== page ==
Aim: To establish the population-level predictive validity of the Framingham Heart Study risk equation used to derive cardiovascular disease risk-prediction charts for New Zealand management guidelines on raised blood pressure and dyslipidaemia.
Methods: During 1992-3, standard cardiovascular risk factors were measured in a cohort of 6354 people (4638 men and 1716 women) aged 35-74 years with no history of cardiovascular disease, who were either enrolled on Auckland general electoral rolls or employed by a nationwide multi-industry corporation. Five-year cardiovascular event rates were predicted for the cohort using a Framingham risk equation and were compared with observed five-year cardiovascular event rates for hospitalisation and mortality.
Results: Incident cardiovascular hospitalisations or death were reported for 411 cohort participants (325 men and 86 women) during five years of follow up. There was good agreement between observed and predicted five-year cardiovascular event rates in all five-year age/sex categories up to 69 years. The risk equation tended to underestimate risk slightly in men and overestimate risk slightly in women up to 69 years, while in 70- to 74-year-olds it was accurate for men. Its accuracy in older women is uncertain.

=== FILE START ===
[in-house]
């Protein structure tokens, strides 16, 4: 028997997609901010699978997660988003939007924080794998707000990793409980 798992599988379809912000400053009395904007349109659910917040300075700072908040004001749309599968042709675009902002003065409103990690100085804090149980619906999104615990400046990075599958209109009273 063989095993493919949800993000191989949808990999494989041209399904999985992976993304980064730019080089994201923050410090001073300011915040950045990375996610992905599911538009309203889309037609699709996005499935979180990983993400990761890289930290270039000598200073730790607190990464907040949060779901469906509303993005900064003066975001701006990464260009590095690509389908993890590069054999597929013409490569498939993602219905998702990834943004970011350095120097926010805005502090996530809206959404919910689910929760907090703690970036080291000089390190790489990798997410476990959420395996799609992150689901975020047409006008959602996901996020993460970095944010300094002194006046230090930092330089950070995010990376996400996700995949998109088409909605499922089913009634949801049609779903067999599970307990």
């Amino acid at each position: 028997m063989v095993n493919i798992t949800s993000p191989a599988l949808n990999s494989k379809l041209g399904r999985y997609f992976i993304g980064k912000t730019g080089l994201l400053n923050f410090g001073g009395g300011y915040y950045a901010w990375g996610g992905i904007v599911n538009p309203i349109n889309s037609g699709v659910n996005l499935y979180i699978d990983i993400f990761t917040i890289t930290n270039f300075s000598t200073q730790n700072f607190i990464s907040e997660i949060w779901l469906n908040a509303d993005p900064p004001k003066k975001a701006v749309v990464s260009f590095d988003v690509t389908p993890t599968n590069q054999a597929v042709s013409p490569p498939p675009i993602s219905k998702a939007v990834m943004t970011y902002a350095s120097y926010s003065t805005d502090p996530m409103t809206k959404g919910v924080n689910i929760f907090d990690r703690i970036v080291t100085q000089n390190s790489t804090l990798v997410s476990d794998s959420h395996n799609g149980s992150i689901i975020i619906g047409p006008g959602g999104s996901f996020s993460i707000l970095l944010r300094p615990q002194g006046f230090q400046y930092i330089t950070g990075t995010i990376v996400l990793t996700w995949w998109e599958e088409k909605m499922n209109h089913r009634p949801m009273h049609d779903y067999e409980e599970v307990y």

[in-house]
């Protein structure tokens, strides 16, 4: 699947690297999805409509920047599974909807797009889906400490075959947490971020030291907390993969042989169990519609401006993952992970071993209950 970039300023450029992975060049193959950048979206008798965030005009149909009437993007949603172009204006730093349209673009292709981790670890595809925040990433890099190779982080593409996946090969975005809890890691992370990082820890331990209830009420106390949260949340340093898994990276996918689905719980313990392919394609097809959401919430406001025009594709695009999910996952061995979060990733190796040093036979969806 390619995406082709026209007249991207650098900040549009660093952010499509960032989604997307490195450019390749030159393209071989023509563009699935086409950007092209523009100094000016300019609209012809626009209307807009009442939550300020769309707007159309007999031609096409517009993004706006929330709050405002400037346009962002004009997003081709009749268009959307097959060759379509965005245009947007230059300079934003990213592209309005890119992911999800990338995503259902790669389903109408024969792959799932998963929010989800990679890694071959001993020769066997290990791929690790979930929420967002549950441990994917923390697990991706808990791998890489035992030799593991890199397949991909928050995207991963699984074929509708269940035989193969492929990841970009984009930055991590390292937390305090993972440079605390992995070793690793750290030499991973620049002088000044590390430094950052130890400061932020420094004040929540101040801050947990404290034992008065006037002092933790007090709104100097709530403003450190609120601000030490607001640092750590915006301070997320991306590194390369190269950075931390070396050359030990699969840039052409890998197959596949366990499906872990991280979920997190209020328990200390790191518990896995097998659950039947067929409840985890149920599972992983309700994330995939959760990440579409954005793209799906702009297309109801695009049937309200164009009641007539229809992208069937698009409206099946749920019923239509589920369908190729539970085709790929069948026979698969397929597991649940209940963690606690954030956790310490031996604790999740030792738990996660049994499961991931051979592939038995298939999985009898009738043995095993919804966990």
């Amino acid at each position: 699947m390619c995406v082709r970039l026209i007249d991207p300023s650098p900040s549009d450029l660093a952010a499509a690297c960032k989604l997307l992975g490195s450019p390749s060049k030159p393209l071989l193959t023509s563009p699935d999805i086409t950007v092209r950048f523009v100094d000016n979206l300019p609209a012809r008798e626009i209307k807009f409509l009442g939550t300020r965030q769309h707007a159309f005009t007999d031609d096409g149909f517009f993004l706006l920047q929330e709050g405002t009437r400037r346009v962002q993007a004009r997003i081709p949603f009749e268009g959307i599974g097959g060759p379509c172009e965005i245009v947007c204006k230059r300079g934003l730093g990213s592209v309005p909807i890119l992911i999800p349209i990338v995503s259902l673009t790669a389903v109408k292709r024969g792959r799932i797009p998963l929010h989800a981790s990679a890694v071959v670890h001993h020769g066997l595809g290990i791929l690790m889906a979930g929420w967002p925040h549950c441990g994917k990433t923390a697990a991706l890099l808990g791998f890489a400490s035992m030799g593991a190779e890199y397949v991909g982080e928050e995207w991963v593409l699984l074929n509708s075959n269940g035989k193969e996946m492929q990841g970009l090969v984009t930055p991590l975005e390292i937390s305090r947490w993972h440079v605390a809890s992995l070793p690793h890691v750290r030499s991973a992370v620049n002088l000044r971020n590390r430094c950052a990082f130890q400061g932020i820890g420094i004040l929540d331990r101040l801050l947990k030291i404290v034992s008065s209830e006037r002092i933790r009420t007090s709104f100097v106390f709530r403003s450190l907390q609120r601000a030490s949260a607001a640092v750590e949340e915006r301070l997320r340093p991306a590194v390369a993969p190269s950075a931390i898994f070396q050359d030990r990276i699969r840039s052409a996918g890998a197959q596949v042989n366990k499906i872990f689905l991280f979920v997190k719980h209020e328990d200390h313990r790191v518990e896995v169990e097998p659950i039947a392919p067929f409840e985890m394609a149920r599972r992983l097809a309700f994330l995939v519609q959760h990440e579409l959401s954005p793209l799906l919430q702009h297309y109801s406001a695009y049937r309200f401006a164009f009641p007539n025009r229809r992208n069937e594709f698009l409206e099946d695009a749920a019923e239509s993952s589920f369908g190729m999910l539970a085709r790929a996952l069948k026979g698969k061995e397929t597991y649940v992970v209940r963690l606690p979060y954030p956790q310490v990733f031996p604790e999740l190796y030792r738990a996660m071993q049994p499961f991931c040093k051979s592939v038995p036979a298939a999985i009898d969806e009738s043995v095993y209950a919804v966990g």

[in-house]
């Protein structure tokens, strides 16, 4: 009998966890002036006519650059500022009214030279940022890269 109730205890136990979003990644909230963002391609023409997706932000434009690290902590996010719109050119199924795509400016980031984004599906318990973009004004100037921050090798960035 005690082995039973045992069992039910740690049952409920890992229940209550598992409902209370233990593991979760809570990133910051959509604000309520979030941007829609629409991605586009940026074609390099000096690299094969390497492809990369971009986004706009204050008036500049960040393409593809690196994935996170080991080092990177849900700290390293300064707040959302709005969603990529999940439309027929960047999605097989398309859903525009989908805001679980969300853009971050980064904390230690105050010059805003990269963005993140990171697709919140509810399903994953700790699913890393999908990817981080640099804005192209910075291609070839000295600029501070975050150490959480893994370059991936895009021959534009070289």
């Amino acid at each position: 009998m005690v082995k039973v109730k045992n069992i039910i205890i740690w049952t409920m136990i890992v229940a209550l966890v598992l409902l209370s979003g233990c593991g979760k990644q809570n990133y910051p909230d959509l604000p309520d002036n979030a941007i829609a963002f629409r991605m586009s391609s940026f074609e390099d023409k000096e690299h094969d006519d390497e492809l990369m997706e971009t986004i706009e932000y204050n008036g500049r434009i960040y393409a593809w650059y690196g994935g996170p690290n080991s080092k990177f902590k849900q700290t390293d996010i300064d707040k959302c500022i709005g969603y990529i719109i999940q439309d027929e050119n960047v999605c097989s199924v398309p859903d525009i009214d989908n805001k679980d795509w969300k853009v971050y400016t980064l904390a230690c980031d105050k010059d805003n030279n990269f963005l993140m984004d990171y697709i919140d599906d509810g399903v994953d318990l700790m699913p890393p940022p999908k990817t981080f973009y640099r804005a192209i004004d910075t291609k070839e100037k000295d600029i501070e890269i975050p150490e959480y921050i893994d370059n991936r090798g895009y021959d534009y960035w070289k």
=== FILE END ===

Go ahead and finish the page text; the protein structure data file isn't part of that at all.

Conclusion: A Framingham Heart Study risk equation used to estimate incident cardiovascular events in individuals without previous cardiovascular disease accurately predicts five-year risk of hospitalisation or death from a first cardiovascular event in New Zealand men aged 35-74 and women aged 35-69 years at the population level.